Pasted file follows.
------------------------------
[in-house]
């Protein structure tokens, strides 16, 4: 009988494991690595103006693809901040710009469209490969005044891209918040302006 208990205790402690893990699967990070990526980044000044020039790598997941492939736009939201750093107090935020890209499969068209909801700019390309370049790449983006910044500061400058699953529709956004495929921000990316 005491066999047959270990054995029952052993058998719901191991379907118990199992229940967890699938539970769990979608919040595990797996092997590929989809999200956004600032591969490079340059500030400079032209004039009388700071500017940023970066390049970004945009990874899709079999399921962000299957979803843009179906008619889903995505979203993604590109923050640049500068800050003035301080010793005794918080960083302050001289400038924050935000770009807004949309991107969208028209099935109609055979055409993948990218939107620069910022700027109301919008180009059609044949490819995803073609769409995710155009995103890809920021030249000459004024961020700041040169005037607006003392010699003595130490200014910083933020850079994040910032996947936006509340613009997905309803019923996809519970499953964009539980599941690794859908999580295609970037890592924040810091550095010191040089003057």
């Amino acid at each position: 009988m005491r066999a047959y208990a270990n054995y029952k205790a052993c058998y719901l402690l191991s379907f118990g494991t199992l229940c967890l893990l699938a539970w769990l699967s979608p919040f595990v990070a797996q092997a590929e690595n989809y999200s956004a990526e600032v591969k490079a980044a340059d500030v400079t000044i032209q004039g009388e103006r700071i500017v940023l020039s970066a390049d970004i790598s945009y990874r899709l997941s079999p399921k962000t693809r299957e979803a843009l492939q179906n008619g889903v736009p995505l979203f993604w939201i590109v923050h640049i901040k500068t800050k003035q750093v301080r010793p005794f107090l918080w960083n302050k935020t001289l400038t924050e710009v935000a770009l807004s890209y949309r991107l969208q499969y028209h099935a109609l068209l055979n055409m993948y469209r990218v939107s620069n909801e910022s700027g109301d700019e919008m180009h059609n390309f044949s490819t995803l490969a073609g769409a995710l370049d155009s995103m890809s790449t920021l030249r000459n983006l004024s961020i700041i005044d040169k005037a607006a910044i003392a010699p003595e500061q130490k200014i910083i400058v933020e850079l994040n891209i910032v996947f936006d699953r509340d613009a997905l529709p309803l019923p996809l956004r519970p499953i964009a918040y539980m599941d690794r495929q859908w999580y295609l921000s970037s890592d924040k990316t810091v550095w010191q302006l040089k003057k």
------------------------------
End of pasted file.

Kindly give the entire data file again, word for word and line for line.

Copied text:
[in-house]
């Protein structure tokens, strides 16, 4: 009988494991690595103006693809901040710009469209490969005044891209918040302006 208990205790402690893990699967990070990526980044000044020039790598997941492939736009939201750093107090935020890209499969068209909801700019390309370049790449983006910044500061400058699953529709956004495929921000990316 005491066999047959270990054995029952052993058998719901191991379907118990199992229940967890699938539970769990979608919040595990797996092997590929989809999200956004600032591969490079340059500030400079032209004039009388700071500017940023970066390049970004945009990874899709079999399921962000299957979803843009179906008619889903995505979203993604590109923050640049500068800050003035301080010793005794918080960083302050001289400038924050935000770009807004949309991107969208028209099935109609055979055409993948990218939107620069910022700027109301919008180009059609044949490819995803073609769409995710155009995103890809920021030249000459004024961020700041040169005037607006003392010699003595130490200014910083933020850079994040910032996947936006509340613009997905309803019923996809519970499953964009539980599941690794859908999580295609970037890592924040810091550095010191040089003057």
């Amino acid at each position: 009988m005491r066999a047959y208990a270990n054995y029952k205790a052993c058998y719901l402690l191991s379907f118990g494991t199992l229940c967890l893990l699938a539970w769990l699967s979608p919040f595990v990070a797996q092997a590929e690595n989809y999200s956004a990526e600032v591969k490079a980044a340059d500030v400079t000044i032209q004039g009388e103006r700071i500017v940023l020039s970066a390049d970004i790598s945009y990874r899709l997941s079999p399921k962000t693809r299957e979803a843009l492939q179906n008619g889903v736009p995505l979203f993604w939201i590109v923050h640049i901040k500068t800050k003035q750093v301080r010793p005794f107090l918080w960083n302050k935020t001289l400038t924050e710009v935000a770009l807004s890209y949309r991107l969208q499969y028209h099935a109609l068209l055979n055409m993948y469209r990218v939107s620069n909801e910022s700027g109301d700019e919008m180009h059609n390309f044949s490819t995803l490969a073609g769409a995710l370049d155009s995103m890809s790449t920021l030249r000459n983006l004024s961020i700041i005044d040169k005037a607006a910044i003392a010699p003595e500061q130490k200014i910083i400058v933020e850079l994040n891209i910032v996947f936006d699953r509340d613009a997905l529709p309803l019923p996809l956004r519970p499953i964009a918040y539980m599941d690794r495929q859908w999580y295609l921000s970037s890592d924040k990316t810091v550095w010191q302006l040089k003057k």